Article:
Ryokan loved children, and played with them so much that other adults began to question his sanity. He says, 'Even if I were able to say something/how could I explain?' His wholehearted immersion in playful activity is the essence of Ryokan's very particular Zen expression.
This essay by Ursula le Guin - a talk given at a meeting of Oregon Literary Arts in 2002 - is one of the longest posts on The Dewdrop to date, which is perhaps appropriate given that the subject of the piece is the merit of reading and the importance of nurturing the imagination. In… Continue reading Ursula le Guin and the Importance of Imagination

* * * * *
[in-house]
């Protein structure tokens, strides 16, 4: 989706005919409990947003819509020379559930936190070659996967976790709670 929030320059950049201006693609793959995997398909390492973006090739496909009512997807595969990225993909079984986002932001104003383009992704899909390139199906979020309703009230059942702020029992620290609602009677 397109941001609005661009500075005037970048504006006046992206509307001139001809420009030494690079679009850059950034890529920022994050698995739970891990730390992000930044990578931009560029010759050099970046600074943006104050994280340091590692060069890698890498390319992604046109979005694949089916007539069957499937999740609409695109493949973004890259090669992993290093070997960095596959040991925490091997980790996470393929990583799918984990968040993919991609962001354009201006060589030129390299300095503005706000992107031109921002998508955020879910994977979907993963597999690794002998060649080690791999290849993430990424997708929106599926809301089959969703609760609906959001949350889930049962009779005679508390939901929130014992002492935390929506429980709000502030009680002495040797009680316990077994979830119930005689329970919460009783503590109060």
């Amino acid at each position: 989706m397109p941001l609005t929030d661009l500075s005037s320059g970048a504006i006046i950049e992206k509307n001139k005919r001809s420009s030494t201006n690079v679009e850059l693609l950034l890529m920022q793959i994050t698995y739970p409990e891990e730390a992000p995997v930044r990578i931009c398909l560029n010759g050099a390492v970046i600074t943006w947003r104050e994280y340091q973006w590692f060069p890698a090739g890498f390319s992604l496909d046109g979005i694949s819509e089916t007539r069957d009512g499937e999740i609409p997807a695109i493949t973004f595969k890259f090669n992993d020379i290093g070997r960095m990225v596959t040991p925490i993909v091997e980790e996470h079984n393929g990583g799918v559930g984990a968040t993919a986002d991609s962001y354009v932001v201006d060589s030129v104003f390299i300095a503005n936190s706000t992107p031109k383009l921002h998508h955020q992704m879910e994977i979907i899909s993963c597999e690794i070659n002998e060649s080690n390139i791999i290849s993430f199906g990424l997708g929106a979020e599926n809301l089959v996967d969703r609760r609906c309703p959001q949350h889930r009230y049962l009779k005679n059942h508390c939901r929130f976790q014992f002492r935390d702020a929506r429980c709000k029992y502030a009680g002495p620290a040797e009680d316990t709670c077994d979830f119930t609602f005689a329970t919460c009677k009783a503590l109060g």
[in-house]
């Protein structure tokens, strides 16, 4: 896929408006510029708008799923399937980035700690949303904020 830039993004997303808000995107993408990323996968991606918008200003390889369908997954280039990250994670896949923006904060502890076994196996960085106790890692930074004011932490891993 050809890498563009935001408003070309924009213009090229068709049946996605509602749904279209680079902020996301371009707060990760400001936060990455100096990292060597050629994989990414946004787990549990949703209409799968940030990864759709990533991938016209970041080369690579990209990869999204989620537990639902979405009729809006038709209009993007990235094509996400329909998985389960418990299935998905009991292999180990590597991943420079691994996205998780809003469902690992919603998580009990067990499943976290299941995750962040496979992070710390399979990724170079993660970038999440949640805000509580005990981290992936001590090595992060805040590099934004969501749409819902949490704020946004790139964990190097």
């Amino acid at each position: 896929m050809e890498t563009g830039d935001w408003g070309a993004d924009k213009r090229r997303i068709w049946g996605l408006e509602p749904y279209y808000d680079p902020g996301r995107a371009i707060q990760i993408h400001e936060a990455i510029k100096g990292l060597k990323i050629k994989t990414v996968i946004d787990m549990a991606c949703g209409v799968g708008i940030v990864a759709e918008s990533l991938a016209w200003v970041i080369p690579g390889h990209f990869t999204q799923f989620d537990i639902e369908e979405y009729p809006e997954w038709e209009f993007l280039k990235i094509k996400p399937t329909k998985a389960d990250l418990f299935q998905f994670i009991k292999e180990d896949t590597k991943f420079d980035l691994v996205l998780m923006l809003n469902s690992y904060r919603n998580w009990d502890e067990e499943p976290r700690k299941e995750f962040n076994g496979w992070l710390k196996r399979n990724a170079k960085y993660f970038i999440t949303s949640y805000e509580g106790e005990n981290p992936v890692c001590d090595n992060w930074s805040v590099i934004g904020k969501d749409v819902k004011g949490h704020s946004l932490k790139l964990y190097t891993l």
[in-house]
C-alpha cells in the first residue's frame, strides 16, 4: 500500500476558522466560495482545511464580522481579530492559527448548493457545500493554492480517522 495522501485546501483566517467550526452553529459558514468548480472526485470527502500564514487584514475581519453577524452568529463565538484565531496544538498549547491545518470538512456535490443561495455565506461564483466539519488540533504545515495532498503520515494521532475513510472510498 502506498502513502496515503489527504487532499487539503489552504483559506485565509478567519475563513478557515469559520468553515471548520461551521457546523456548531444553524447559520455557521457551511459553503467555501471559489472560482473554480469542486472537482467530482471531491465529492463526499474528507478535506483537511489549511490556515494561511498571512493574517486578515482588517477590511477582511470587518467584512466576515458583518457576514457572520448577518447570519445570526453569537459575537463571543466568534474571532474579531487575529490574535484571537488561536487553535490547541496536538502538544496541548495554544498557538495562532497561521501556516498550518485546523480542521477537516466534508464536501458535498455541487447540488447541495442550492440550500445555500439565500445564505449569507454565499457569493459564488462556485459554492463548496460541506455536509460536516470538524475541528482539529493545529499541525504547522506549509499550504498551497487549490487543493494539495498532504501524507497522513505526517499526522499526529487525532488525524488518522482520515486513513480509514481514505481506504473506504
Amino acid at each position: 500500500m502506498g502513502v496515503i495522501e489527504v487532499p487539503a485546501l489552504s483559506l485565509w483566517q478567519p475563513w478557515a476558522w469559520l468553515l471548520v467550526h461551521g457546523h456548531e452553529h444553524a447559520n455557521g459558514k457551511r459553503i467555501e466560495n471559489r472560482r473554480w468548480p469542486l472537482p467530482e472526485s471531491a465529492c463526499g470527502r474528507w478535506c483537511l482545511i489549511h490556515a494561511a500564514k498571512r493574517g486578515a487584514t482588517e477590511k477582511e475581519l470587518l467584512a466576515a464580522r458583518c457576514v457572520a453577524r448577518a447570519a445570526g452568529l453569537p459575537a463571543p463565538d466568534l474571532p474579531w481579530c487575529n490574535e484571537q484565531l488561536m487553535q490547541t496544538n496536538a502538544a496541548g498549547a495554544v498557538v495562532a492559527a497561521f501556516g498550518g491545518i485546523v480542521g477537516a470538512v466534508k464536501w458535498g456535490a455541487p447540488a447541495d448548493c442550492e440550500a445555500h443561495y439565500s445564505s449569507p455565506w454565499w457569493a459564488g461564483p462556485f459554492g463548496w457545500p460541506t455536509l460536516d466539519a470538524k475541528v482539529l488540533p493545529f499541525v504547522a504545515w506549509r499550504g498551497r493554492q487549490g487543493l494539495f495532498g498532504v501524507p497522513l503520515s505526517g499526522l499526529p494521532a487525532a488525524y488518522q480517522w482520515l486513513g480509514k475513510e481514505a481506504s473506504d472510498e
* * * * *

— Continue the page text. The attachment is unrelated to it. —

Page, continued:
This short and stirring paragraph comes right at the end of Upstream, Mary Oliver’s first essay in a collection of shorts that express her life’s trajectory towards nurturing and developing her creative spirit, always in intimate conversation with herself and with nature. It expresses the imperative need to nurture our own relationships with nature and to teach… Continue reading Mary Oliver – Teach the Children